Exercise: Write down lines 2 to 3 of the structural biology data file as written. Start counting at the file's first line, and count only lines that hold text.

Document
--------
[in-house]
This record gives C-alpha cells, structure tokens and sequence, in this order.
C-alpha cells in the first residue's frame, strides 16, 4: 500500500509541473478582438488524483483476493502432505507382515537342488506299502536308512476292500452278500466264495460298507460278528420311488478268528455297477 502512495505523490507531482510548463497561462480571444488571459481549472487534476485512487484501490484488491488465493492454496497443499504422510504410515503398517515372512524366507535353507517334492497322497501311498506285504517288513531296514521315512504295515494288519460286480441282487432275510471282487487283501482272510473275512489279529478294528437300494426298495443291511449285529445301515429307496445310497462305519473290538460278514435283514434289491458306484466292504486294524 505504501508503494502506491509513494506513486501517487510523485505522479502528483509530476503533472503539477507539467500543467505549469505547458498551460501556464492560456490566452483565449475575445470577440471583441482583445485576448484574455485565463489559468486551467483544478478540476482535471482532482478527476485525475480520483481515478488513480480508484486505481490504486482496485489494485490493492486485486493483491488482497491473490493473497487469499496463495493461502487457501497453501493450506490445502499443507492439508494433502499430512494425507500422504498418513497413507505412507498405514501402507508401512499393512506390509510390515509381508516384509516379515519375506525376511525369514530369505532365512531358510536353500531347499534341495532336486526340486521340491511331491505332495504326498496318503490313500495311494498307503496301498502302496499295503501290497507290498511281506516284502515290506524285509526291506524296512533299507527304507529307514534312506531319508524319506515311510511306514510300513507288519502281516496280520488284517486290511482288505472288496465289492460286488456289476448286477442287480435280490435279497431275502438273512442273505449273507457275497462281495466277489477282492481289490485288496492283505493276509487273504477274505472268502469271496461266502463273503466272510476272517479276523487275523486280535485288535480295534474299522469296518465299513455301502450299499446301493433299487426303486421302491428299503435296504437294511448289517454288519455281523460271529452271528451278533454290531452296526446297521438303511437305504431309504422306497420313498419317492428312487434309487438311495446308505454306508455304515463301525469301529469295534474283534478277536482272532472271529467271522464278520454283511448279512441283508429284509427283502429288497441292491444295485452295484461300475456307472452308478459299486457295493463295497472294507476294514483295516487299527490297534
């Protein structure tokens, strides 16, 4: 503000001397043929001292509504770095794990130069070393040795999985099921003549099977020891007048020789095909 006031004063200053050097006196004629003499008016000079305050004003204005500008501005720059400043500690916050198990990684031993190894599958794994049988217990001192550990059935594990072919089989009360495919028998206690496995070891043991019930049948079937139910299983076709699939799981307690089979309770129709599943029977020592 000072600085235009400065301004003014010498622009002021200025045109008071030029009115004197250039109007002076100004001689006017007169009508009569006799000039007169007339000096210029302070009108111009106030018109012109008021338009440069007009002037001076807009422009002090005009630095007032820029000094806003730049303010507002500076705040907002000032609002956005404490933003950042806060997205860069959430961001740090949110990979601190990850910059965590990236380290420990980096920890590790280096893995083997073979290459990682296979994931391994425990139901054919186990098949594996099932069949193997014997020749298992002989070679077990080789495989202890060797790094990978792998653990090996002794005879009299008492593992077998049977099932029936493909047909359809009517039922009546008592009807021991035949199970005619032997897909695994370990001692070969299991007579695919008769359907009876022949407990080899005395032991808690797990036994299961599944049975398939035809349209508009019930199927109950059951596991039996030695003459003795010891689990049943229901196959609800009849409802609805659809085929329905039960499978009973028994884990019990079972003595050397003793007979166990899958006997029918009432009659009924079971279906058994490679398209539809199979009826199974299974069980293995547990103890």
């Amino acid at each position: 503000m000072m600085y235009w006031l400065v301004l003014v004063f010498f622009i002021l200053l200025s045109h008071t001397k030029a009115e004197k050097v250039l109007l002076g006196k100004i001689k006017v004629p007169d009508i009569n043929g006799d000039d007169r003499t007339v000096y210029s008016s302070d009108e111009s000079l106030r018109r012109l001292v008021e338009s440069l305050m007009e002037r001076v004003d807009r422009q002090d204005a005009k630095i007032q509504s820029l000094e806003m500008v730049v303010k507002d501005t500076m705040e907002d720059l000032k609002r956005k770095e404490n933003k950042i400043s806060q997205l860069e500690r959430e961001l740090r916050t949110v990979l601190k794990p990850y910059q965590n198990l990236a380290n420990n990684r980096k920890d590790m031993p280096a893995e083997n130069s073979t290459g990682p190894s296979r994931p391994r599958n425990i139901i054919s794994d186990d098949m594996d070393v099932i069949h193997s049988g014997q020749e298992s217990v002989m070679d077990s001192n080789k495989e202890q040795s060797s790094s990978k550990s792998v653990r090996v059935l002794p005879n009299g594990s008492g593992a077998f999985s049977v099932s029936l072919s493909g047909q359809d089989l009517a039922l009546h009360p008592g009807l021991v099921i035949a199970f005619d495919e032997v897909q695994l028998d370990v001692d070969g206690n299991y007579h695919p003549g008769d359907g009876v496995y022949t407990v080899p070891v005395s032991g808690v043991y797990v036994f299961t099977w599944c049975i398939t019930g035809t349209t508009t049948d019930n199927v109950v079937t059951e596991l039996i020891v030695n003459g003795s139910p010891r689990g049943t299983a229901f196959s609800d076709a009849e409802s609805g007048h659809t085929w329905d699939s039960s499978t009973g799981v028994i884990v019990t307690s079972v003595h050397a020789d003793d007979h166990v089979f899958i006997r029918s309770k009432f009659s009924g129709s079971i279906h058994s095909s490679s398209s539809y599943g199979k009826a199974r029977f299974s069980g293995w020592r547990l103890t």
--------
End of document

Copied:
This record gives C-alpha cells, structure tokens and sequence, in this order.
C-alpha cells in the first residue's frame, strides 16, 4: 500500500509541473478582438488524483483476493502432505507382515537342488506299502536308512476292500452278500466264495460298507460278528420311488478268528455297477 502512495505523490507531482510548463497561462480571444488571459481549472487534476485512487484501490484488491488465493492454496497443499504422510504410515503398517515372512524366507535353507517334492497322497501311498506285504517288513531296514521315512504295515494288519460286480441282487432275510471282487487283501482272510473275512489279529478294528437300494426298495443291511449285529445301515429307496445310497462305519473290538460278514435283514434289491458306484466292504486294524 505504501508503494502506491509513494506513486501517487510523485505522479502528483509530476503533472503539477507539467500543467505549469505547458498551460501556464492560456490566452483565449475575445470577440471583441482583445485576448484574455485565463489559468486551467483544478478540476482535471482532482478527476485525475480520483481515478488513480480508484486505481490504486482496485489494485490493492486485486493483491488482497491473490493473497487469499496463495493461502487457501497453501493450506490445502499443507492439508494433502499430512494425507500422504498418513497413507505412507498405514501402507508401512499393512506390509510390515509381508516384509516379515519375506525376511525369514530369505532365512531358510536353500531347499534341495532336486526340486521340491511331491505332495504326498496318503490313500495311494498307503496301498502302496499295503501290497507290498511281506516284502515290506524285509526291506524296512533299507527304507529307514534312506531319508524319506515311510511306514510300513507288519502281516496280520488284517486290511482288505472288496465289492460286488456289476448286477442287480435280490435279497431275502438273512442273505449273507457275497462281495466277489477282492481289490485288496492283505493276509487273504477274505472268502469271496461266502463273503466272510476272517479276523487275523486280535485288535480295534474299522469296518465299513455301502450299499446301493433299487426303486421302491428299503435296504437294511448289517454288519455281523460271529452271528451278533454290531452296526446297521438303511437305504431309504422306497420313498419317492428312487434309487438311495446308505454306508455304515463301525469301529469295534474283534478277536482272532472271529467271522464278520454283511448279512441283508429284509427283502429288497441292491444295485452295484461300475456307472452308478459299486457295493463295497472294507476294514483295516487299527490297534